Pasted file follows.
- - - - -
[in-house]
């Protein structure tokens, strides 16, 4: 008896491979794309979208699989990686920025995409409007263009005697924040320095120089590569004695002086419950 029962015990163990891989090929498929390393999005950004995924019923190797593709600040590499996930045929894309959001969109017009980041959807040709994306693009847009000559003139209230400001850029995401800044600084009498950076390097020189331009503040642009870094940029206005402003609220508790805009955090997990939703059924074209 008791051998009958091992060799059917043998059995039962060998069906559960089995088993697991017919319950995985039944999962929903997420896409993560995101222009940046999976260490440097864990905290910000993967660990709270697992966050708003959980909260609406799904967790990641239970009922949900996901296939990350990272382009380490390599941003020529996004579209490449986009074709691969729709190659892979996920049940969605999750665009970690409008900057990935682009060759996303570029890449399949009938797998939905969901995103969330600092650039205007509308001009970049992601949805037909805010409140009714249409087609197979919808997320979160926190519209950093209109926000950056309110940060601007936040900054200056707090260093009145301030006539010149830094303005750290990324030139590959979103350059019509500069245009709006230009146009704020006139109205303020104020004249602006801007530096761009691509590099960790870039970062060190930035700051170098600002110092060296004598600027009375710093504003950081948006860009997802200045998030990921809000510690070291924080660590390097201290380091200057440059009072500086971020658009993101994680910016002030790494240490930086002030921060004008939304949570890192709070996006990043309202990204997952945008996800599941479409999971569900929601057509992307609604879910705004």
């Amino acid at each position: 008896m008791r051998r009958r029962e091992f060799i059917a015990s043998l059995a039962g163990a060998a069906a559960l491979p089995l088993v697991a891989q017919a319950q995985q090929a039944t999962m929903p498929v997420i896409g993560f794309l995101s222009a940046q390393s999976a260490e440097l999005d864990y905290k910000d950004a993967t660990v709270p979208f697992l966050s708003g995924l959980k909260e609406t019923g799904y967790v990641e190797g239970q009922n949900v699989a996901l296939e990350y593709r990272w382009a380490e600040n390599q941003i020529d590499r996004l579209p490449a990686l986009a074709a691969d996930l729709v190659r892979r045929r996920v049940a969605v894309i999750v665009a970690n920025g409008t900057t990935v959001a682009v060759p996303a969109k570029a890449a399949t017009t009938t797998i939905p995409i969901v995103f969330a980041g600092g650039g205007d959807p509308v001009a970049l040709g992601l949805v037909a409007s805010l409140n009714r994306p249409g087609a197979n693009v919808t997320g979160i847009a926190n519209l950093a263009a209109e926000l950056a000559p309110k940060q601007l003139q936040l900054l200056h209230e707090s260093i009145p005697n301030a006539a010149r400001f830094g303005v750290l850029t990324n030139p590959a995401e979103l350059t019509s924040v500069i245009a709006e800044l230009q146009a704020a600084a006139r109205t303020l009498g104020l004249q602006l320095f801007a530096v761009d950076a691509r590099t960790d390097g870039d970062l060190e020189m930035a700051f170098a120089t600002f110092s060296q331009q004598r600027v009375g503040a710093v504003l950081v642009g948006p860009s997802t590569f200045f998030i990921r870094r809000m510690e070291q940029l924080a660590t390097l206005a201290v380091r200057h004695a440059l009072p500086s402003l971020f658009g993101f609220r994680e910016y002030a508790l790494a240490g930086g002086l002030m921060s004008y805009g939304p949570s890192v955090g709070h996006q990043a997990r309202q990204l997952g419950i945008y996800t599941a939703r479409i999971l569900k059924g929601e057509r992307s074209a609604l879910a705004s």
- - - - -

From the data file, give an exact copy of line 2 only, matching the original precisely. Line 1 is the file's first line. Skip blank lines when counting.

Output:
């Protein structure tokens, strides 16, 4: 008896491979794309979208699989990686920025995409409007263009005697924040320095120089590569004695002086419950 029962015990163990891989090929498929390393999005950004995924019923190797593709600040590499996930045929894309959001969109017009980041959807040709994306693009847009000559003139209230400001850029995401800044600084009498950076390097020189331009503040642009870094940029206005402003609220508790805009955090997990939703059924074209 008791051998009958091992060799059917043998059995039962060998069906559960089995088993697991017919319950995985039944999962929903997420896409993560995101222009940046999976260490440097864990905290910000993967660990709270697992966050708003959980909260609406799904967790990641239970009922949900996901296939990350990272382009380490390599941003020529996004579209490449986009074709691969729709190659892979996920049940969605999750665009970690409008900057990935682009060759996303570029890449399949009938797998939905969901995103969330600092650039205007509308001009970049992601949805037909805010409140009714249409087609197979919808997320979160926190519209950093209109926000950056309110940060601007936040900054200056707090260093009145301030006539010149830094303005750290990324030139590959979103350059019509500069245009709006230009146009704020006139109205303020104020004249602006801007530096761009691509590099960790870039970062060190930035700051170098600002110092060296004598600027009375710093504003950081948006860009997802200045998030990921809000510690070291924080660590390097201290380091200057440059009072500086971020658009993101994680910016002030790494240490930086002030921060004008939304949570890192709070996006990043309202990204997952945008996800599941479409999971569900929601057509992307609604879910705004």